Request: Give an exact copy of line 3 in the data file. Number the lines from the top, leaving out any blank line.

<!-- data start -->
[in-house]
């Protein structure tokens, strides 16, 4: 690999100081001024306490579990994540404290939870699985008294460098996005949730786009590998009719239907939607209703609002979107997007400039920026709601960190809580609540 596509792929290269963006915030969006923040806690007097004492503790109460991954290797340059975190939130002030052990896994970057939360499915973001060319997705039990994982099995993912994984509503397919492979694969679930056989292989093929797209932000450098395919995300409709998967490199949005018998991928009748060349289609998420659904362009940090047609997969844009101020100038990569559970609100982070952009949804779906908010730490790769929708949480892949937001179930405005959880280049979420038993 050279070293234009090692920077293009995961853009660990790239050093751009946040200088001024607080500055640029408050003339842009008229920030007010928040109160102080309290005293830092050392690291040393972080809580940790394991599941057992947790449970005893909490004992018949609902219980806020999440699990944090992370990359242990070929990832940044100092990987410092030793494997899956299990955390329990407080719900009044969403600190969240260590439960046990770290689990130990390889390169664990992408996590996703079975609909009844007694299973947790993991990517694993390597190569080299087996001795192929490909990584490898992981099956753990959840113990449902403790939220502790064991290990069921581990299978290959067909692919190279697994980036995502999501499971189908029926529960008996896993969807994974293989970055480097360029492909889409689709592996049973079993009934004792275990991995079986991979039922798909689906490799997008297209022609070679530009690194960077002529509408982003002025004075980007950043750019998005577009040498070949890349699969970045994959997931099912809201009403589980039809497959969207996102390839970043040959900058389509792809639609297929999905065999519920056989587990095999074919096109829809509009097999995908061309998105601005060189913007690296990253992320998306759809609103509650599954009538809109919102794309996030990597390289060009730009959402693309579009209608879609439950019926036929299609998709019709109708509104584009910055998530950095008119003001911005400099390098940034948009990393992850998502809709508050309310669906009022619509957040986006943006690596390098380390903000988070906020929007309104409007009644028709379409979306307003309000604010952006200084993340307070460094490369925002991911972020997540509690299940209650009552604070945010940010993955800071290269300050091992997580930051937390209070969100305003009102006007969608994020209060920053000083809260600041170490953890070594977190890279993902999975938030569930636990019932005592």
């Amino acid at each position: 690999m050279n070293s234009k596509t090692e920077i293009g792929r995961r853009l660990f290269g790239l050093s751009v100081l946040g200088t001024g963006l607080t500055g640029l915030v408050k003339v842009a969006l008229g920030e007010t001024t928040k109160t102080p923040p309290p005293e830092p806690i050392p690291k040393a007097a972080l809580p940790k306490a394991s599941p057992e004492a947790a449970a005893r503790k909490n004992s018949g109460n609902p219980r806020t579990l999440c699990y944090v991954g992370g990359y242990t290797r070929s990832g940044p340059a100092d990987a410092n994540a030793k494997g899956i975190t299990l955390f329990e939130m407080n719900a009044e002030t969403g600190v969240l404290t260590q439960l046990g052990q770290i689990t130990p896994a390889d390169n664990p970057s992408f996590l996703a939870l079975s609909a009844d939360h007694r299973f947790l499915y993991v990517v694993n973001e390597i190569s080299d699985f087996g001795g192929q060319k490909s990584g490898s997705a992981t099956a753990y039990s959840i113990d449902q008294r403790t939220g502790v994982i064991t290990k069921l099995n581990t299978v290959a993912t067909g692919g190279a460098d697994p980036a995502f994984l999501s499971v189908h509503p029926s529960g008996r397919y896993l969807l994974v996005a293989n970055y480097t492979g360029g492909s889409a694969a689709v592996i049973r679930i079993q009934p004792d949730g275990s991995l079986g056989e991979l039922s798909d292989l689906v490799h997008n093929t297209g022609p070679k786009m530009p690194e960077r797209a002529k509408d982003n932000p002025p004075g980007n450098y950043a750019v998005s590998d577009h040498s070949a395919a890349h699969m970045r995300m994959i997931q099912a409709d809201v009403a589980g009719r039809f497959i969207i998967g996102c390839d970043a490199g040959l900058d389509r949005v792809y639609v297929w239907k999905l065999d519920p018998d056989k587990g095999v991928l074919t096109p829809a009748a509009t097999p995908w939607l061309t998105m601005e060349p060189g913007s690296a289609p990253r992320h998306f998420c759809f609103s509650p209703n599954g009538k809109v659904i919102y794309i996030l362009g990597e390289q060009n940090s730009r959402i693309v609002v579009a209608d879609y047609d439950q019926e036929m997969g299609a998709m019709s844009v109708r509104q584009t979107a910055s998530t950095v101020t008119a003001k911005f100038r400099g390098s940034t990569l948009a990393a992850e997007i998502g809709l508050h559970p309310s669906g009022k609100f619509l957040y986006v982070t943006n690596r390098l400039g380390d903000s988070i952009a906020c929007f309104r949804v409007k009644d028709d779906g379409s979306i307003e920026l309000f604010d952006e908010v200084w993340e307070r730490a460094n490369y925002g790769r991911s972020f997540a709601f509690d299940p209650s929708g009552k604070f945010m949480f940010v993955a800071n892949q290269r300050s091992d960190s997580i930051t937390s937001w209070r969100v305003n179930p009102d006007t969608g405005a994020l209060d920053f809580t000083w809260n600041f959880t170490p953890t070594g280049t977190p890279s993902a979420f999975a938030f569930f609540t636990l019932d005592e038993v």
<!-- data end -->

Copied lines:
């Amino acid at each position: 690999m050279n070293s234009k596509t090692e920077i293009g792929r995961r853009l660990f290269g790239l050093s751009v100081l946040g200088t001024g963006l607080t500055g640029l915030v408050k003339v842009a969006l008229g920030e007010t001024t928040k109160t102080p923040p309290p005293e830092p806690i050392p690291k040393a007097a972080l809580p940790k306490a394991s599941p057992e004492a947790a449970a005893r503790k909490n004992s018949g109460n609902p219980r806020t579990l999440c699990y944090v991954g992370g990359y242990t290797r070929s990832g940044p340059a100092d990987a410092n994540a030793k494997g899956i975190t299990l955390f329990e939130m407080n719900a009044e002030t969403g600190v969240l404290t260590q439960l046990g052990q770290i689990t130990p896994a390889d390169n664990p970057s992408f996590l996703a939870l079975s609909a009844d939360h007694r299973f947790l499915y993991v990517v694993n973001e390597i190569s080299d699985f087996g001795g192929q060319k490909s990584g490898s997705a992981t099956a753990y039990s959840i113990d449902q008294r403790t939220g502790v994982i064991t290990k069921l099995n581990t299978v290959a993912t067909g692919g190279a460098d697994p980036a995502f994984l999501s499971v189908h509503p029926s529960g008996r397919y896993l969807l994974v996005a293989n970055y480097t492979g360029g492909s889409a694969a689709v592996i049973r679930i079993q009934p004792d949730g275990s991995l079986g056989e991979l039922s798909d292989l689906v490799h997008n093929t297209g022609p070679k786009m530009p690194e960077r797209a002529k509408d982003n932000p002025p004075g980007n450098y950043a750019v998005s590998d577009h040498s070949a395919a890349h699969m970045r995300m994959i997931q099912a409709d809201v009403a589980g009719r039809f497959i969207i998967g996102c390839d970043a490199g040959l900058d389509r949005v792809y639609v297929w239907k999905l065999d519920p018998d056989k587990g095999v991928l074919t096109p829809a009748a509009t097999p995908w939607l061309t998105m601005e060349p060189g913007s690296a289609p990253r992320h998306f998420c759809f609103s509650p209703n599954g009538k809109v659904i919102y794309i996030l362009g990597e390289q060009n940090s730009r959402i693309v609002v579009a209608d879609y047609d439950q019926e036929m997969g299609a998709m019709s844009v109708r509104q584009t979107a910055s998530t950095v101020t008119a003001k911005f100038r400099g390098s940034t990569l948009a990393a992850e997007i998502g809709l508050h559970p309310s669906g009022k609100f619509l957040y986006v982070t943006n690596r390098l400039g380390d903000s988070i952009a906020c929007f309104r949804v409007k009644d028709d779906g379409s979306i307003e920026l309000f604010d952006e908010v200084w993340e307070r730490a460094n490369y925002g790769r991911s972020f997540a709601f509690d299940p209650s929708g009552k604070f945010m949480f940010v993955a800071n892949q290269r300050s091992d960190s997580i930051t937390s937001w209070r969100v305003n179930p009102d006007t969608g405005a994020l209060d920053f809580t000083w809260n600041f959880t170490p953890t070594g280049t977190p890279s993902a979420f999975a938030f569930f609540t636990l019932d005592e038993v």